When the call came from Jack Robertiello asking if I wanted to cover the National Beer Wholesalers Association Convention held in Orlando, I was intrigued. In addition to covering the event, which would bring a multitude of beer distributors from across the nation to sunny Florida, he said I could “quaff” as much beer as I wanted.
Without hesitation, I accepted the gig – You had me at quaffing, I exclaimed. With that, the deal was sealed and I embarked upon a journey that would take me to the world of hops, barley and all of the other magical ingredients that combine to produce one of my favorite beverages.
Marking its 69th year, the NBWA annual convention is taking place at the Orlando World Center Marriott Resort through Wednesday, Sept. 20.
The first day was filled with board meetings and other association business, and understandably light on seminars as the more than 1,420 participants were still trickling in.
However, a panel representing the import industry, retailers, and beverage analysts shared interesting insight into the growing presence of imported beers in the U.S. marketplace. Sponsored by the National Association of Brewers and Importers, the panel discussion was moderated by recognized beer guru Benj Steinman.
In the past decade, the growth rate of imports easily surpasses the 10 percent mark. According to panelist John Figueroa, director of marketing and sales development for Atlanta-based Fado Pubs, consumers are interested in buying an experience and looking for affordable luxuries. Import beers give people the appearance of having good taste and being part of the “in crowd.”
Fellow panelist Don Blaustein of Heineken USA quickly agreed and went a step further to say that based upon the meteoric success of Heineken Premium Light, the imported light beers are here to stay.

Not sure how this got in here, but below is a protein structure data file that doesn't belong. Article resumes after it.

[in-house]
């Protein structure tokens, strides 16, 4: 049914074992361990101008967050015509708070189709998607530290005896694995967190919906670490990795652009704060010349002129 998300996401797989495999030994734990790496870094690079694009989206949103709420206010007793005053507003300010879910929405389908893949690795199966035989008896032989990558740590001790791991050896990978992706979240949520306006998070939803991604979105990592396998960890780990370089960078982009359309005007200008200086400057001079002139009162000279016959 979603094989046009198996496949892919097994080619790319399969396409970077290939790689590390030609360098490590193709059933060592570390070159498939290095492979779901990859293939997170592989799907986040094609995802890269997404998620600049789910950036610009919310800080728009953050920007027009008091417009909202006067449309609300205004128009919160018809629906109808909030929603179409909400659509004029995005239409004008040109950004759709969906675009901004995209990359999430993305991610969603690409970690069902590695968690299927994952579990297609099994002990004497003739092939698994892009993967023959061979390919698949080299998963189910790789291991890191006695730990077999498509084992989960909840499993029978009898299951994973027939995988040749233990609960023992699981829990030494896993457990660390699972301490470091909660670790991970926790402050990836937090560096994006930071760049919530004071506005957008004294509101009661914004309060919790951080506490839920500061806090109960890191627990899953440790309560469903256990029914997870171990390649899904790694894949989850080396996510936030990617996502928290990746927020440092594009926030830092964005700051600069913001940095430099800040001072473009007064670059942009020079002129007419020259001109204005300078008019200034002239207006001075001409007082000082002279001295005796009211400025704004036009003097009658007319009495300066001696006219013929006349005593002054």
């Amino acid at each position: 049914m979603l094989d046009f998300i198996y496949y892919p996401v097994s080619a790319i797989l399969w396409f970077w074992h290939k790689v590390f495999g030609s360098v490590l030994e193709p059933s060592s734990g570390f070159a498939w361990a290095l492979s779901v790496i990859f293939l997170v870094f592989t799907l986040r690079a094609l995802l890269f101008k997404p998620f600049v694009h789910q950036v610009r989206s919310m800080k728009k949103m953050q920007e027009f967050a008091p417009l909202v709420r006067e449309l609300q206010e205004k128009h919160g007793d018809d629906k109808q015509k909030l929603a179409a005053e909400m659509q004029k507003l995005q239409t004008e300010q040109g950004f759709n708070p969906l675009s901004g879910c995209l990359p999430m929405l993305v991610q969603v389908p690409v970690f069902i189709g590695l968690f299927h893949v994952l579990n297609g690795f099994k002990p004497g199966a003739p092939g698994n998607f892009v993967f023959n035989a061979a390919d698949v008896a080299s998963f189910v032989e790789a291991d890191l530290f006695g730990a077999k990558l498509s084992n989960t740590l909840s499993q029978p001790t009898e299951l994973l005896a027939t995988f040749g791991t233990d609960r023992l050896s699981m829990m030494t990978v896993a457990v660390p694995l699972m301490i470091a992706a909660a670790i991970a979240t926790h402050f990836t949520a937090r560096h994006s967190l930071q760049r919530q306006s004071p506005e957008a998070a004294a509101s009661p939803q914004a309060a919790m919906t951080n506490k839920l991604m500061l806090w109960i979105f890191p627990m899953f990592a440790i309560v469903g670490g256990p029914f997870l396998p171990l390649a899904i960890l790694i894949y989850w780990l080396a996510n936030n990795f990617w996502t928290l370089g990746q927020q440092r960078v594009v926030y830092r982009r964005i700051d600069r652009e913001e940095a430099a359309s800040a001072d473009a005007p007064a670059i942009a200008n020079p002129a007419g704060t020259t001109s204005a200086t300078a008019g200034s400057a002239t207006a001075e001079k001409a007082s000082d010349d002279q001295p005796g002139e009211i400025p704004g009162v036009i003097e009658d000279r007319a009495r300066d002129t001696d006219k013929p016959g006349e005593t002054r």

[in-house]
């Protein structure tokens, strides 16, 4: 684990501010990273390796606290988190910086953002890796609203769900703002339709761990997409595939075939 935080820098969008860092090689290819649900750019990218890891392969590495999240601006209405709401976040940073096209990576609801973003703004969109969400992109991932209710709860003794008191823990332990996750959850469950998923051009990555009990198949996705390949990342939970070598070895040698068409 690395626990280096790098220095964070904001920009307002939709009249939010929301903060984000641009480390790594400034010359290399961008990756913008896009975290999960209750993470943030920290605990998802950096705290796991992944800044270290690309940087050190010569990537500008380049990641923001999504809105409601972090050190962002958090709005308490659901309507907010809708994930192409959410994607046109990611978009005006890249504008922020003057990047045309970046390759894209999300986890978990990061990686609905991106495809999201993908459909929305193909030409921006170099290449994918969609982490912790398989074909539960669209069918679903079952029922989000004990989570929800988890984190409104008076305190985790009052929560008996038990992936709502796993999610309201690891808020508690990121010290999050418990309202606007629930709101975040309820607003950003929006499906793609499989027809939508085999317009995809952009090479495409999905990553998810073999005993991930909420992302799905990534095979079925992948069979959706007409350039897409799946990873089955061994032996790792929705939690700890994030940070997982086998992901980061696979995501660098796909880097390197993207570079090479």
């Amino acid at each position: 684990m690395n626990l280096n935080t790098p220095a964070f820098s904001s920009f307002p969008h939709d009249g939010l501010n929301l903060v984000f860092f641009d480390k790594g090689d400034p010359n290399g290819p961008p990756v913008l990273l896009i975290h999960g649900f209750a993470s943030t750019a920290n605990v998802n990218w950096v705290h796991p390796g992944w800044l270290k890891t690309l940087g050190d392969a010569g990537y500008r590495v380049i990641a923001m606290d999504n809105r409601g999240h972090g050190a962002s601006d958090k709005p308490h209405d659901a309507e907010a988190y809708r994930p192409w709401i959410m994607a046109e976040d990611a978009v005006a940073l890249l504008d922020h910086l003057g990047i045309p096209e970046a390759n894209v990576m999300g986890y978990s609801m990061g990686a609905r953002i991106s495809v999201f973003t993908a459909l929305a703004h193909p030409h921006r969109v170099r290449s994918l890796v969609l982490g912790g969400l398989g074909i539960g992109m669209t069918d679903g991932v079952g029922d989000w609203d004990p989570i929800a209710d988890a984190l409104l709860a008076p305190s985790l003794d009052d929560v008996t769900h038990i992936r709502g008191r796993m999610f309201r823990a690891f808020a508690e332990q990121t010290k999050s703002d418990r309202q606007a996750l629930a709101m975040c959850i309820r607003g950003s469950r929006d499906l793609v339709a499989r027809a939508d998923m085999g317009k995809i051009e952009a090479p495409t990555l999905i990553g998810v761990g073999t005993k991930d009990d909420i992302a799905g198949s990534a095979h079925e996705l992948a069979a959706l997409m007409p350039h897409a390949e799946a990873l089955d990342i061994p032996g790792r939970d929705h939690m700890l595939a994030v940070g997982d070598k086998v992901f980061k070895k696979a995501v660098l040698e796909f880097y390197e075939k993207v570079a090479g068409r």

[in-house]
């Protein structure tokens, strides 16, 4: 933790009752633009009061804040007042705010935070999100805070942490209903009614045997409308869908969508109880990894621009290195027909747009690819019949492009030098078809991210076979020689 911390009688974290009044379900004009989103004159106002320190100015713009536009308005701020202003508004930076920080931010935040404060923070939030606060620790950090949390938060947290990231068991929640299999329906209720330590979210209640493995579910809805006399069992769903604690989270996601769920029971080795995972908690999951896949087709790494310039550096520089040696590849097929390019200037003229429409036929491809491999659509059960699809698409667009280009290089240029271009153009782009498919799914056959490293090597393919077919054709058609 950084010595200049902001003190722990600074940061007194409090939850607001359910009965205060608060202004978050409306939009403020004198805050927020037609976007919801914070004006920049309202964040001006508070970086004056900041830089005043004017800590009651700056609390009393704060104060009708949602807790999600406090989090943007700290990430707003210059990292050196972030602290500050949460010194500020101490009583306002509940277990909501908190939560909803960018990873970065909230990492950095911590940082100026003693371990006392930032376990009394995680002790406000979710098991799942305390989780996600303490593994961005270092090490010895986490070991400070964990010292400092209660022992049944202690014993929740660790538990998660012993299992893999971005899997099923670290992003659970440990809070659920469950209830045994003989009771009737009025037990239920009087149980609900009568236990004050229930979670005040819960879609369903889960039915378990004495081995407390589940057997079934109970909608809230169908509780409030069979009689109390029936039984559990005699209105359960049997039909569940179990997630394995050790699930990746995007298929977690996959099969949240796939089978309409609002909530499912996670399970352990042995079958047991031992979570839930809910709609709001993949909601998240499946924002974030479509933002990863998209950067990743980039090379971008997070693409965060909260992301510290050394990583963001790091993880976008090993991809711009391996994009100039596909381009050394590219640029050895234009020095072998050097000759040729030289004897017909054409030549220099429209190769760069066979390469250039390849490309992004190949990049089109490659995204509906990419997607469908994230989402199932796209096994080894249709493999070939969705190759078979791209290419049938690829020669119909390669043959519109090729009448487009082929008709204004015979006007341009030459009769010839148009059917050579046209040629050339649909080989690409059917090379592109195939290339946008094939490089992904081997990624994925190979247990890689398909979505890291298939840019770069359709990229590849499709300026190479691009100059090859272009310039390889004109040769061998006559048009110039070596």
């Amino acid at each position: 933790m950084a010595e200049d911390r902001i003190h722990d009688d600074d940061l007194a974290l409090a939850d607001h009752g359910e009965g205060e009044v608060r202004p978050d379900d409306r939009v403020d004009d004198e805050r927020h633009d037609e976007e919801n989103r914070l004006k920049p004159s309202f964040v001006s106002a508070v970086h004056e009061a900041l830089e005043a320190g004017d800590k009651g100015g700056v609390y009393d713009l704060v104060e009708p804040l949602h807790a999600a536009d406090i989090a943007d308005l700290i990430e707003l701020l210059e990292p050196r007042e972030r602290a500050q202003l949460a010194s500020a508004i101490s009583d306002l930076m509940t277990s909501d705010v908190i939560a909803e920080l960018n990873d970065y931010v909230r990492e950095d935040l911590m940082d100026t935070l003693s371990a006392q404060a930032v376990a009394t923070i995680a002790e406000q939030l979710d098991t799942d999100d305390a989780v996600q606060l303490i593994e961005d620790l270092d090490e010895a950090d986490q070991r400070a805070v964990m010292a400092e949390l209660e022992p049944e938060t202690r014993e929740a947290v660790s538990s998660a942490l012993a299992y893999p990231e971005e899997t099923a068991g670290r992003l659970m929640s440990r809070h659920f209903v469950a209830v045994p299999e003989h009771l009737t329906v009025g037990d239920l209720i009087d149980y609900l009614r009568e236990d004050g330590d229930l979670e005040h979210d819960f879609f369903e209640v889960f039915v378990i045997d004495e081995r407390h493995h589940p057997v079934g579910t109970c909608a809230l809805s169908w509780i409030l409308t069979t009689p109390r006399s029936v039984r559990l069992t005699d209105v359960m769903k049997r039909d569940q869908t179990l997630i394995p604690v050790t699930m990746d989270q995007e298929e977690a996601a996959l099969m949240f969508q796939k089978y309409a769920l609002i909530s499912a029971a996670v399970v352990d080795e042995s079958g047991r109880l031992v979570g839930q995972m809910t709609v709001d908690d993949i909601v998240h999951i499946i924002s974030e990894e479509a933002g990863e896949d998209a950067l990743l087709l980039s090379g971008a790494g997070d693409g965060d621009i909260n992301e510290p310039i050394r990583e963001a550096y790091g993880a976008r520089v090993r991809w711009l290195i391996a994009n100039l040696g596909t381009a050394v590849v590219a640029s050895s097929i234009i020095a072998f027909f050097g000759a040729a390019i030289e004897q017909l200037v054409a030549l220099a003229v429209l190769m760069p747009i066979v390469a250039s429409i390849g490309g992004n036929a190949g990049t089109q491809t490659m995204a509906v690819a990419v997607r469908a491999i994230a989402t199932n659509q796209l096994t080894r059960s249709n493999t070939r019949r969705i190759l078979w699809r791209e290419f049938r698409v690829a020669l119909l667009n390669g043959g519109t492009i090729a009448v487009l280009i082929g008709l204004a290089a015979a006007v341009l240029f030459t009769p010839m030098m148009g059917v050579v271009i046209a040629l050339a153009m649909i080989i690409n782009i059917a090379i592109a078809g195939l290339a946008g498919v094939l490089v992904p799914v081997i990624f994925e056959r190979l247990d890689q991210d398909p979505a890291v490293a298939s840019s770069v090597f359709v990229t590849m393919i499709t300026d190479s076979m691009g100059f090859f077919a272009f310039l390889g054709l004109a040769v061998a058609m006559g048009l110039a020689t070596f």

Admittedly, all panelists, including Greg Olson, a business manager of Circle K who represented the convenience store outlets, agree that it remains a challenge to introduce new beers, especially imports, to consumers. Domestic beers still dominate the market, and many times retail space dictates what is stocked and available to customers.
The growing and changing demographic populations in the United States will continue to drive the beer industry – and imports are definitely finding a niche.
Increased competition between the domestic and imported factions can only mean better beer. “Competition forces everyone to step it up and produce better-tasting beer,” said Figueroa.
Speaking of better-tasting beer, I realized that I was yet to have my first brew of the day. I followed the crowd to the NBWA’s Welcome Reception and was immediately engulfed by the crowd.
The poolside reception was elbow-to-elbow with beverage-industry executives, prominent distributors, retailers, and a smattering of reporters. It was evident by the way the participants interacted with each other that, though the association boasts a massive membership, those involved in the industry are a close-knit group.
My quest for the evening was to find and taste the new darling of imported light beers – Heineken Premium Light. Unfortunately, there was none to be found among the plethora of beers iced in tubs throughout the premises. Heineken USA director of corporate communications Tamara Moore assured me that a shipment would arrive before the convention ends.
I will prevail.
(Toni Daylor is a reporter based in Orlando, FL)